Financial tips for your younger self
Do you ever wish you could talk to your younger self about lessons you’ve learned, more than a few of them the hard way? There are the mishaps you could have avoided, the errors in judgement you could have missed and the regrets you wouldn’t hold. How much better would you feel now if you could turn the clock back? And that includes the extra money you would have to fund the better lifestyle you could look forward to in the decades ahead. Let’s consider some financial tips.
In the Gen-X unprepared for retirement; survey (December 2016), journalist and editor Tessi Sanci summarized the plight of Generation X, most of whom are unprepared for retirement.
More than three-quarters of the Canadians aged 35-54 who were surveyed for a recent study have a key message for those who are younger than they are: start saving earlier1.
Back then, living in the now seemed the way to go, enjoying each of life’s moments. Instant gratification felt great, whether you were taking a break from your studies to buy that gadget “everyone had,” or treat yourself to a night out with some friends. You didn’t need cash; you had a new credit card. You could make minimum payments over time. They were easy to budget. You deserved it, right?
In a few years that $1,000 credit card limit would be raised to $10,000 and the interest payments alone would be more than the total balance back in school. No worries; you were now working. You could pay off the credit card and the school debt. You could even start to save some money.
You were trading instant gratification for deferred pain. The pain later on would be much more intense and the sour taste of “a good deal or money better spent” would linger on longer than the sweet taste you savoured during that “now” moment. You know that now, all too painfully.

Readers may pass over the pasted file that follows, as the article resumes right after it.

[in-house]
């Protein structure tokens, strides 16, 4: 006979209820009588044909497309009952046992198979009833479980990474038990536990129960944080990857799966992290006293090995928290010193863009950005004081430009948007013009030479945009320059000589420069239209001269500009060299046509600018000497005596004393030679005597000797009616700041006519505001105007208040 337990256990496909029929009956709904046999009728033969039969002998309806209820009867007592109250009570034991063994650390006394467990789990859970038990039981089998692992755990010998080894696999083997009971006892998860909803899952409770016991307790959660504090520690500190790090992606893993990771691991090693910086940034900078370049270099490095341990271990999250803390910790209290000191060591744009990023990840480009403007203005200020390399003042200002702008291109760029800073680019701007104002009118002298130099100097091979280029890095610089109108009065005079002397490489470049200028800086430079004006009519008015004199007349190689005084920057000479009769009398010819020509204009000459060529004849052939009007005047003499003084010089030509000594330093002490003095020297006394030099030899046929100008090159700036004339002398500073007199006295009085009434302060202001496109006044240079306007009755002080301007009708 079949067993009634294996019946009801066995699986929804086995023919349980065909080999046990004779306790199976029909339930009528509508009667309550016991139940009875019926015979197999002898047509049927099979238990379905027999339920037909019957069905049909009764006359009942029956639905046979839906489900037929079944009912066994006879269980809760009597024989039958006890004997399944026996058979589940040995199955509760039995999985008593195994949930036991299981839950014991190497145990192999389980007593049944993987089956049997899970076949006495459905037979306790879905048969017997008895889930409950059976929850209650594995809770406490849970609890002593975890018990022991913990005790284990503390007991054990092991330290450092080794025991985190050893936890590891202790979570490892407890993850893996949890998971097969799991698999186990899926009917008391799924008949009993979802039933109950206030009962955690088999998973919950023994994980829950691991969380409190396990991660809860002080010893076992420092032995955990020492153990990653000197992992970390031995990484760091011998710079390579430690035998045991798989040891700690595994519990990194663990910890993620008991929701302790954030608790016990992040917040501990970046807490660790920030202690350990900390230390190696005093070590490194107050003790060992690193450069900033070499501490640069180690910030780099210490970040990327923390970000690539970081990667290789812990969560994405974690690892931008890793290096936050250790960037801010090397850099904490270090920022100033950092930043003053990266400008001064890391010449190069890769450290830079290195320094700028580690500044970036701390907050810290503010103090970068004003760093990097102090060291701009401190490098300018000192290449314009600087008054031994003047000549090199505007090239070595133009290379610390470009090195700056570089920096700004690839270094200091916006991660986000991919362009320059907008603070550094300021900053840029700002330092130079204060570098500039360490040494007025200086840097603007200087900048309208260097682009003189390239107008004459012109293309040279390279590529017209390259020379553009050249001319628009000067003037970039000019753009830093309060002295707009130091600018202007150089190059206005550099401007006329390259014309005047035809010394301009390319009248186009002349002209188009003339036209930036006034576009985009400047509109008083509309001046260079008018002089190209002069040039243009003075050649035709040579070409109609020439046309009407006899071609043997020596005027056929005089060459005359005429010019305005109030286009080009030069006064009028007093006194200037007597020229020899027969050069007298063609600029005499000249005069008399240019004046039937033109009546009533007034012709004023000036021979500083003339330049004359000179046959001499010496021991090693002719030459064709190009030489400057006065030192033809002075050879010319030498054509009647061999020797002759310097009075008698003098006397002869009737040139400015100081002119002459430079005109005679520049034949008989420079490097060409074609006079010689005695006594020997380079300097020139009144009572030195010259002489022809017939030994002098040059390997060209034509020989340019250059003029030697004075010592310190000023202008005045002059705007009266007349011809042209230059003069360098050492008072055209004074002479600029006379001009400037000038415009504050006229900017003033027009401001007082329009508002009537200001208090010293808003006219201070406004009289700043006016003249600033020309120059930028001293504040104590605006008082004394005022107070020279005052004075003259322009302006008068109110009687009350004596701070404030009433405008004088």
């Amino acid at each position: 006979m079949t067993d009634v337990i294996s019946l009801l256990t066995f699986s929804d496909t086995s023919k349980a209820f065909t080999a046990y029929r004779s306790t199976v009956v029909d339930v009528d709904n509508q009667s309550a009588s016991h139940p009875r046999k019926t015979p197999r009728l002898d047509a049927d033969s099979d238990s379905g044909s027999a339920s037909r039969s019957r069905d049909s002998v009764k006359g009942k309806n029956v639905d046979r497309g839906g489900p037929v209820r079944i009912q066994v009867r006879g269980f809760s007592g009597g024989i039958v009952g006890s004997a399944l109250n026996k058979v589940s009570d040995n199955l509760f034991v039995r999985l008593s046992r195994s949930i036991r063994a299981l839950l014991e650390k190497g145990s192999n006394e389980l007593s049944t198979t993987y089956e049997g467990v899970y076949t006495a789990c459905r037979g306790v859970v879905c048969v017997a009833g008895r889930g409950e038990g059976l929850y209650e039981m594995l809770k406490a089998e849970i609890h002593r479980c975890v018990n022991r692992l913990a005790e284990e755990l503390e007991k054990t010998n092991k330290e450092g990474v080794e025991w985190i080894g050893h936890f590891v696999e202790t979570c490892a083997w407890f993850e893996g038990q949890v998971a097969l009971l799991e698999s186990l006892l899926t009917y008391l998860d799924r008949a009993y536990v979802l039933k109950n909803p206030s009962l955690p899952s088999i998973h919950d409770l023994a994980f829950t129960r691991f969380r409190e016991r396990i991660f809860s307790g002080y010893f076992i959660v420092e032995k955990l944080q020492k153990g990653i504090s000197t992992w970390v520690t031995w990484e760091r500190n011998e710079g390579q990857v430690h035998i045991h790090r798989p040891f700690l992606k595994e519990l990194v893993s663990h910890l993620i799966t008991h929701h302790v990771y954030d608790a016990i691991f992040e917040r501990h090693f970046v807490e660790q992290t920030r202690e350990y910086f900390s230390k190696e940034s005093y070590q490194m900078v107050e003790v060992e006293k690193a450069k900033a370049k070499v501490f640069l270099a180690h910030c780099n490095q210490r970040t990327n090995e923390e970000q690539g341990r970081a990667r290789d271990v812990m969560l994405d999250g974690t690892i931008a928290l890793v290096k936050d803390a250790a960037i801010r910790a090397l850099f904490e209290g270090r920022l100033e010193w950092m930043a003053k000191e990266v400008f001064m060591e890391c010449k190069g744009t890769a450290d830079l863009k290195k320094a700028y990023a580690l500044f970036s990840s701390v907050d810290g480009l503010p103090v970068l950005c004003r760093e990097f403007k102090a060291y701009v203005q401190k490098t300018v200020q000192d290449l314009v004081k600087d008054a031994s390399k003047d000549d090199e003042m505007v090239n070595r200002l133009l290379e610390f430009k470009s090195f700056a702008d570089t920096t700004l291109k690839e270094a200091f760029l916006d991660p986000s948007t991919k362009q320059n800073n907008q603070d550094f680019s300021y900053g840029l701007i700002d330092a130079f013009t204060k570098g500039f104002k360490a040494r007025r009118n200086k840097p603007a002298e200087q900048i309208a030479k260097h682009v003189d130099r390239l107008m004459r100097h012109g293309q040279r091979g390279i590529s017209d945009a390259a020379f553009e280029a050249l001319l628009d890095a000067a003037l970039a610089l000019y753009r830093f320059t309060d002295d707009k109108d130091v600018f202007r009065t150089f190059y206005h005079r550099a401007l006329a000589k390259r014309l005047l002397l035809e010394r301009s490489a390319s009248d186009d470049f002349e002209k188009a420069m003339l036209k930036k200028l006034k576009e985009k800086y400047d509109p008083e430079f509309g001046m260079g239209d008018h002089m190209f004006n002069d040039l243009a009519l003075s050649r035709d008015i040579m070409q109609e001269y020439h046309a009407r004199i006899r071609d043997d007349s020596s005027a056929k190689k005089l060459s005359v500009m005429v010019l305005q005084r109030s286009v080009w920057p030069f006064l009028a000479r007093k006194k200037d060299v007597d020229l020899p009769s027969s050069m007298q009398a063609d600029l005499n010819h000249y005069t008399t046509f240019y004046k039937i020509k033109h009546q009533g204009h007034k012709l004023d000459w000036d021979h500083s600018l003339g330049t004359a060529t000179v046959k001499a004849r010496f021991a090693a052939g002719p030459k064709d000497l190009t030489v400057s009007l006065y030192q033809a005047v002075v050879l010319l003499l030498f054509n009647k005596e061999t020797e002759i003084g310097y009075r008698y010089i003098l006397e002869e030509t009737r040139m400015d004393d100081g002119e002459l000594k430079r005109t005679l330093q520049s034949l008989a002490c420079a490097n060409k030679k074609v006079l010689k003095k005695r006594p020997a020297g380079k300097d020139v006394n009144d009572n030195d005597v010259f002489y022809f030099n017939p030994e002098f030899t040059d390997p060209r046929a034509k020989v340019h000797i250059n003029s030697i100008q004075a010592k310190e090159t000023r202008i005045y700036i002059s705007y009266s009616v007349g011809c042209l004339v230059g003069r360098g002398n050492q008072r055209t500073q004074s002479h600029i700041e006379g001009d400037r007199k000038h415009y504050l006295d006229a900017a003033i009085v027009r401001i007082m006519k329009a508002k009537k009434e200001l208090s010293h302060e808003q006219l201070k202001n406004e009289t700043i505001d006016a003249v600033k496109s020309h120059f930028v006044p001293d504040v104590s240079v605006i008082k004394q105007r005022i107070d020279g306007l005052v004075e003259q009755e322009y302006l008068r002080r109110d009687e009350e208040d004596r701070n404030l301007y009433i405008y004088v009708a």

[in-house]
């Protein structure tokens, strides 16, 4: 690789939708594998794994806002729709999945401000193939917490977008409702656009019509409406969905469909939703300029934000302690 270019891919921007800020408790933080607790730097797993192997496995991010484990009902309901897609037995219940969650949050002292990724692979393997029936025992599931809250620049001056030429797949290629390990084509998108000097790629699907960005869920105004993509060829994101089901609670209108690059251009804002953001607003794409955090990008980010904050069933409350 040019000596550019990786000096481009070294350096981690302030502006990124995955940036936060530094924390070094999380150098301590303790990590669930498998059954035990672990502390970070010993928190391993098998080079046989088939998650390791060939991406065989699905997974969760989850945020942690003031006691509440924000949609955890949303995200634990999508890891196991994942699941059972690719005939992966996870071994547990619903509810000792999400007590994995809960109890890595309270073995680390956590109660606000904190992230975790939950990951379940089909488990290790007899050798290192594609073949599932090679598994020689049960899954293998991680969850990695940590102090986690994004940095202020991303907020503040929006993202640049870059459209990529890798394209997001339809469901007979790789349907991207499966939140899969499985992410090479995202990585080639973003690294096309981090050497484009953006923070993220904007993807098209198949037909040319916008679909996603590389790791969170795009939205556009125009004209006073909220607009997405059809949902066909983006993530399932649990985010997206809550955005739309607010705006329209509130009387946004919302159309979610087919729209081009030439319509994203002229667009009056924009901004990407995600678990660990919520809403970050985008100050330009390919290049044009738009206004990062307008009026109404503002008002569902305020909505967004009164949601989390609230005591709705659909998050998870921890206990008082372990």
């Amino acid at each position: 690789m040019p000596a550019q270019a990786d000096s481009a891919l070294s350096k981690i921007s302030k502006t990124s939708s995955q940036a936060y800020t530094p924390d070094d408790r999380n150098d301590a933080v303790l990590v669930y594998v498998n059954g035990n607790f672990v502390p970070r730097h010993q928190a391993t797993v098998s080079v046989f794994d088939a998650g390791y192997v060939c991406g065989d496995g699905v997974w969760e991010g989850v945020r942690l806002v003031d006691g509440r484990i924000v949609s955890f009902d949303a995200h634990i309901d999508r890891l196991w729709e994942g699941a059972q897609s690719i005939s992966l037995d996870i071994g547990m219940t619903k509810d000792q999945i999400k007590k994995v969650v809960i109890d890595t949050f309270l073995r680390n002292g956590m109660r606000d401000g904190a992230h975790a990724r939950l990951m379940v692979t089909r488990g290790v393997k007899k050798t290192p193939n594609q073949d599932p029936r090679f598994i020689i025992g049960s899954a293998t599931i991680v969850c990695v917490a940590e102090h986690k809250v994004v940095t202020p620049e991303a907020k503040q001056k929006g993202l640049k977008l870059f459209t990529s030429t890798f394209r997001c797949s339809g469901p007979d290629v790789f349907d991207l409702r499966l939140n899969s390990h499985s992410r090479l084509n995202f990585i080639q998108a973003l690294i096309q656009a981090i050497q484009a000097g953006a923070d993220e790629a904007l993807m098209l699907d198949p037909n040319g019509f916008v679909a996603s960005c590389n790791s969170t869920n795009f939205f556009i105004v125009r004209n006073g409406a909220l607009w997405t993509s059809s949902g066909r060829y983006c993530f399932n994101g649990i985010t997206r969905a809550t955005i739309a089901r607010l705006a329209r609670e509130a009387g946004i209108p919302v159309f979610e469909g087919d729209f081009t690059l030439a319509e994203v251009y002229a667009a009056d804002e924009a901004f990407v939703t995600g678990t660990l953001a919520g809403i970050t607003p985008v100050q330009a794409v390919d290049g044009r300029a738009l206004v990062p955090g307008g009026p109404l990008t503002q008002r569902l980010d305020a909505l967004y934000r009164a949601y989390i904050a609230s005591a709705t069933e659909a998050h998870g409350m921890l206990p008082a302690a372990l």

My dad lived by the following principle. When you’re tempted to buy something you don’t have the cash for, don’t buy it! If you added the cost of financing to the purchase price, that purchase doesn’t look like such a deal. In fact, some of the things you bought went down in price or got flushed through your system while you continued to pay for it for years. That’s where want turns to waste.
Debt should still be a four letter word, instead of just a word.
As you move from your first job to your next, your income goes up. You think you will be in a better position to pay down your debt. However, rather than deal with your existing debt and spending practices, you get distracted by the next big purchase; some new furniture, a new car, and a house. Then a child comes along, perhaps two or more. The house needs fixing, the furnace blows, and you want your home to look like the makeovers on television. You’re paying everyone else. When do you pay yourself? When does your money start to work for you? Here are some tips.
1. Pay yourself first
2. Start early
3. Start your long term savings plan early in life
4. Accumulate money by focusing on deposits and time, not rate of return
Time seems to be something you have less and less of as you get older. And it moves faster and faster. Even if you have some financial smarts, use that to find a better financial professional. Engage the services of an accredited financial advisor who can help you with life’s financial challenges today so that you will have fewer of them tomorrow.
You can’t go back to your younger self. You can still get a better handle on your financial affairs today. You can pay it forward to others younger than you. You will feel better about it and so will they.